• Pat Bertram Says:

      “But” is like “at least.” Both are condescending and dismissive. For example, “at least you have grandchildren.” I have learned never to say “at least” to people.
      There is no “at least.” There is what is, AND (as you say) also there is other thing that is.

      I’m glad you’ve reached a point of joy and sorrow rather than just . . . sorrow.

  6. Terry Jean Allard Says:

    I had a conversation with a close friend about your book. She asked me “who” you included as grievers and your working definition of loss….loss from death (spouse,child,parent ), divorce, illness..etc…I am giving her your book to know for herself. Her question made me want to ask you the following:
    How would you compare loss of a spouse to divorce? Obviously one circumstance is a choice and one is not except if you do not want the divorce.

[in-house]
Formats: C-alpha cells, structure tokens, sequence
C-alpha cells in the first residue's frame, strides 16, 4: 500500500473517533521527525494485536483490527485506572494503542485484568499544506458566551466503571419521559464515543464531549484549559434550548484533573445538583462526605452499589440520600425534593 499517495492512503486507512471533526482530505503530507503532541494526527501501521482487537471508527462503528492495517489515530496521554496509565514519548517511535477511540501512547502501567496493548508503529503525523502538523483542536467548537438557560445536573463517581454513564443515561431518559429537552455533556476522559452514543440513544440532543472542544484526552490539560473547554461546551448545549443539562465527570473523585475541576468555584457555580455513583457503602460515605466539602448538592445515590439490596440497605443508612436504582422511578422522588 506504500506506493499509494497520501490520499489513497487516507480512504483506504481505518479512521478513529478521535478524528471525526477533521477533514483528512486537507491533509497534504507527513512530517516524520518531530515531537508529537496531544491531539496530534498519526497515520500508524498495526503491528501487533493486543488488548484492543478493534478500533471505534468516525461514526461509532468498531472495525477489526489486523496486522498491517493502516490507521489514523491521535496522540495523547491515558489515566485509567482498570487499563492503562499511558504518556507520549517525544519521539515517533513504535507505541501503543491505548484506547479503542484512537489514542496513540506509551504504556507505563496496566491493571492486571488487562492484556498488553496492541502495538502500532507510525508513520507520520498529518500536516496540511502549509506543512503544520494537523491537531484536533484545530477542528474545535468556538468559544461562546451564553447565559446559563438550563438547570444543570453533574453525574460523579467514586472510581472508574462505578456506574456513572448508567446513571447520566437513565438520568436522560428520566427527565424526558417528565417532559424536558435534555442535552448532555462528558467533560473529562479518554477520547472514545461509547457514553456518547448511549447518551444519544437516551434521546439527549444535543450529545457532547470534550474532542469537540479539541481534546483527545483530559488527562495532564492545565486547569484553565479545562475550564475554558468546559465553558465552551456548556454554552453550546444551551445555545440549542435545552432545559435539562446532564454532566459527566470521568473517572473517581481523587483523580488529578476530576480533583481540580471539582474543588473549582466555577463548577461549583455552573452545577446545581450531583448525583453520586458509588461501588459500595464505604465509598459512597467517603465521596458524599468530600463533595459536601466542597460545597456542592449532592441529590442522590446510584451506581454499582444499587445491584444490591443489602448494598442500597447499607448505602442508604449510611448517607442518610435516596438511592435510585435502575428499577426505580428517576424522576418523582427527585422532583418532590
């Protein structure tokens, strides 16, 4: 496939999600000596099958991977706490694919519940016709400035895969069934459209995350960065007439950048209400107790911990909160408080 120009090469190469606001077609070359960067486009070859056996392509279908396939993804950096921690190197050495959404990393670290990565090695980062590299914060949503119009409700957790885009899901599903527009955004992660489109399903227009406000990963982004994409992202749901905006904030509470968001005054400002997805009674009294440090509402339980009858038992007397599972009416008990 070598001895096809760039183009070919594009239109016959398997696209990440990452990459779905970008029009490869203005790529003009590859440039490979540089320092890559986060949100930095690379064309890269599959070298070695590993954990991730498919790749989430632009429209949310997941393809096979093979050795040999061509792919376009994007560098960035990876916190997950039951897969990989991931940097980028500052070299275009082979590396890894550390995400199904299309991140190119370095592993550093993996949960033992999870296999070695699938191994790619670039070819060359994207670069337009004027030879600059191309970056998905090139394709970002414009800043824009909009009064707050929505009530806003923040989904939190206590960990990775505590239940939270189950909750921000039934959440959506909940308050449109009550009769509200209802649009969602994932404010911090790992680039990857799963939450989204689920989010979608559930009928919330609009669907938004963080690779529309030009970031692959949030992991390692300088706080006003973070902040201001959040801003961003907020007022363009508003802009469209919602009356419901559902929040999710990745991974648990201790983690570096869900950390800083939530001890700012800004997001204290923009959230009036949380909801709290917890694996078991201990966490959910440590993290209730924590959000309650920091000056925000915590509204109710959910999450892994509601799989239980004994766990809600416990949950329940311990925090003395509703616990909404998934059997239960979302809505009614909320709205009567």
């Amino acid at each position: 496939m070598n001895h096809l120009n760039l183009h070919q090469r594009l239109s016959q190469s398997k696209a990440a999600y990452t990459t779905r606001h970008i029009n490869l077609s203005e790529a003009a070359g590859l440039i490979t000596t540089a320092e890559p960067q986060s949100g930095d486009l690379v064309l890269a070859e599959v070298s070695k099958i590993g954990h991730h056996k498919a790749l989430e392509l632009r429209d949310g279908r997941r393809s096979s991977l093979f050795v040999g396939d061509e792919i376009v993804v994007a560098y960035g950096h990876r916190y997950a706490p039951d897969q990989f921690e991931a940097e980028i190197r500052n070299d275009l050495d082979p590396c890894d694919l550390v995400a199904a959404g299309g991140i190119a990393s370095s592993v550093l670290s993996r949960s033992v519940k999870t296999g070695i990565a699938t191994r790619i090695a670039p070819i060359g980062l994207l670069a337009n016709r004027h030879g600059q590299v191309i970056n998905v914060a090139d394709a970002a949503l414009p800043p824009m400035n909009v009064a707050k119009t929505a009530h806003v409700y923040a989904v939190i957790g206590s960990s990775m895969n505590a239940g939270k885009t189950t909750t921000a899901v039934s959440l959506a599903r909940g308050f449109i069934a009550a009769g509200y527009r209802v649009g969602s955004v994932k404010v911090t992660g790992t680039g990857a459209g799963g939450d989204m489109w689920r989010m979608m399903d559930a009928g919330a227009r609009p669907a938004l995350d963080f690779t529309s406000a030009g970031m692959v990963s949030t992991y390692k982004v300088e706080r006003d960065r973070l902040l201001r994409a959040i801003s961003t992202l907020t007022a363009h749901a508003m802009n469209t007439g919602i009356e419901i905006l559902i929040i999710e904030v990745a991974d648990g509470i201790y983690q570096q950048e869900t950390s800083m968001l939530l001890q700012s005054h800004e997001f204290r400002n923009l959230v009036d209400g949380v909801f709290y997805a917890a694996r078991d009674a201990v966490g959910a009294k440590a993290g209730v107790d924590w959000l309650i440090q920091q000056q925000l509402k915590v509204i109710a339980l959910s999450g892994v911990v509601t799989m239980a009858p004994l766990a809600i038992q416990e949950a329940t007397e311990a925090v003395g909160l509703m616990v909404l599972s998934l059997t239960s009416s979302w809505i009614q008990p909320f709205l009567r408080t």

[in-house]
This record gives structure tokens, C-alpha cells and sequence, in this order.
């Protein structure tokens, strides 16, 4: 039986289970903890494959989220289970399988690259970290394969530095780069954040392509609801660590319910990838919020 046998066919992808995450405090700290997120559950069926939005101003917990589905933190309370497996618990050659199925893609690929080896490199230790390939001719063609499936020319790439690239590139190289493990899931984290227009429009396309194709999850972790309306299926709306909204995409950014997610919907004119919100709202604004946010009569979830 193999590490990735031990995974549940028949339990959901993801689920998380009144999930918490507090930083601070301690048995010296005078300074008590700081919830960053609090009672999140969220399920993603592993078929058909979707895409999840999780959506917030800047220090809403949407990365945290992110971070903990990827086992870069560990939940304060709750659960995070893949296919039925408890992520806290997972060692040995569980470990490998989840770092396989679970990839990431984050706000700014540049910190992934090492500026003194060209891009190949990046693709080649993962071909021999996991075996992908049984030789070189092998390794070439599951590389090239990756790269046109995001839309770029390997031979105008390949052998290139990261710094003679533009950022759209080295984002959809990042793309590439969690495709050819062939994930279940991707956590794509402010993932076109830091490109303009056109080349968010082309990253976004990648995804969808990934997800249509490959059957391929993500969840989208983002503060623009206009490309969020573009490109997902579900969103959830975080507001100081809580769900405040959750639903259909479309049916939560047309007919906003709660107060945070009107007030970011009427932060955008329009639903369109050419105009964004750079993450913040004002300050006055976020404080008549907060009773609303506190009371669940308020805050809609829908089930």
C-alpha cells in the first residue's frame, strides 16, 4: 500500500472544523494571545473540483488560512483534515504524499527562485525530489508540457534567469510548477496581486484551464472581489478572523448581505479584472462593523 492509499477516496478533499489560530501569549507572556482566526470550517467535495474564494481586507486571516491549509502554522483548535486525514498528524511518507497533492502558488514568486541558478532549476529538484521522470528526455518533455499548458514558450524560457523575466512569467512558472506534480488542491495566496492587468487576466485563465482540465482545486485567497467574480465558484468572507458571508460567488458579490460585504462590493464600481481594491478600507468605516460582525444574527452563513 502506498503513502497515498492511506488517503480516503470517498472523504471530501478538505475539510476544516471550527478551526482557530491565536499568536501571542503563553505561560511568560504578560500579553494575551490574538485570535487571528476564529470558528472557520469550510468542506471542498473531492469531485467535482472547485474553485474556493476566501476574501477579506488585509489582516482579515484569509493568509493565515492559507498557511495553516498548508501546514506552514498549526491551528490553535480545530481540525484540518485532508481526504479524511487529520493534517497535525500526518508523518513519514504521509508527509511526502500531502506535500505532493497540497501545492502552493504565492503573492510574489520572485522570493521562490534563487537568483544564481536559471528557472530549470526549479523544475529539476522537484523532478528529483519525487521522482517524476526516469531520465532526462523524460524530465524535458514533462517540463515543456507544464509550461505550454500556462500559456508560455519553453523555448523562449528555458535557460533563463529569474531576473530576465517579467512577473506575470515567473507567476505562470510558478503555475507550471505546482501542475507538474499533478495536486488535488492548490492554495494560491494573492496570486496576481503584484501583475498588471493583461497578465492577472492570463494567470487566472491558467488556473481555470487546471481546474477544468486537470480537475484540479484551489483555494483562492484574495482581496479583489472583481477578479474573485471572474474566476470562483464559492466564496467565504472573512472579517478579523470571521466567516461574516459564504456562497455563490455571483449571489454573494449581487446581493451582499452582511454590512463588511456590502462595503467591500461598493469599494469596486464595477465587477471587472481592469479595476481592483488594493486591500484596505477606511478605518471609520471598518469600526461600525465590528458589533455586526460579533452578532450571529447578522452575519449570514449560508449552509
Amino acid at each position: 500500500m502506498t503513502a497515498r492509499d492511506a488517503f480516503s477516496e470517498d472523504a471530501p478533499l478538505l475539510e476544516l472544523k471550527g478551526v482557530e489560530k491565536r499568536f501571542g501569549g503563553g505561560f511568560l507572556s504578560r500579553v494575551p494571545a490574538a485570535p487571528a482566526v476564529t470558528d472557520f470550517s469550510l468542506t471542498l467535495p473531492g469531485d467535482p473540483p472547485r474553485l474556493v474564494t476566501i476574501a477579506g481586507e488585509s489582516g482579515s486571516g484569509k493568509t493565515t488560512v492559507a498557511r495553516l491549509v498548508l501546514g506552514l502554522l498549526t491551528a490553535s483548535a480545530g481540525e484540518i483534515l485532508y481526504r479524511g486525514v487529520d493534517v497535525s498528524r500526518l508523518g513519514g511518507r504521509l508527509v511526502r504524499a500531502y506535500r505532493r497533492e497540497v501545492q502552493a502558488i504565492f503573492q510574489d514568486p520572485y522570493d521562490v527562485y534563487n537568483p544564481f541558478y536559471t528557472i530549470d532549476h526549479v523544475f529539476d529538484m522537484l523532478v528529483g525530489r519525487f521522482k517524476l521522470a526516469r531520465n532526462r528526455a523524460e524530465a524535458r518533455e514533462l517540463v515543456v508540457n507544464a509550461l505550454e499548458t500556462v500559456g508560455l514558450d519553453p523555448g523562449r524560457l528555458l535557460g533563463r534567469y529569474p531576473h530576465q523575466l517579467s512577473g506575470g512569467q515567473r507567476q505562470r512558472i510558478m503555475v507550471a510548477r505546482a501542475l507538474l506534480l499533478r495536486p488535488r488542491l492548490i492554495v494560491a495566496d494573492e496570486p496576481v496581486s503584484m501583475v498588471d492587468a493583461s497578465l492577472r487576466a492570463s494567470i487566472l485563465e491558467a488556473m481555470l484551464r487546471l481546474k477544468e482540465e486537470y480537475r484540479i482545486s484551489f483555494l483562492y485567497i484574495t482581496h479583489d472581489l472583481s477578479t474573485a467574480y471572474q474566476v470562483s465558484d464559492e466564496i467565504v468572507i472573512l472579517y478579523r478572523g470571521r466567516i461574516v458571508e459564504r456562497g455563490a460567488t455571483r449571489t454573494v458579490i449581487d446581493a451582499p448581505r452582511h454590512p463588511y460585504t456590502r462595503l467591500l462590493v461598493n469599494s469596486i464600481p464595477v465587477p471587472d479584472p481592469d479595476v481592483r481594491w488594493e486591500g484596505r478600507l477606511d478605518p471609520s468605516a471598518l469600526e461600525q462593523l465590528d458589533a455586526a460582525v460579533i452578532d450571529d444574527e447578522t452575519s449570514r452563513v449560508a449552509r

I know your busy so answer when you get the time. Thanks!

    • Pat Bertram Says:

      Thanks for today’s blog topic! The answer was too involved to include here, so I posted it on the blog.

      My grief book is geared toward those who have lost a life mate to death because that is what I know. The concepts in the pertain to any sort of profound loss, however, and I’m sure sure people who are newly divorced can find comfort and understanding by reading the book as can anyone who has suffered a life-changing loss.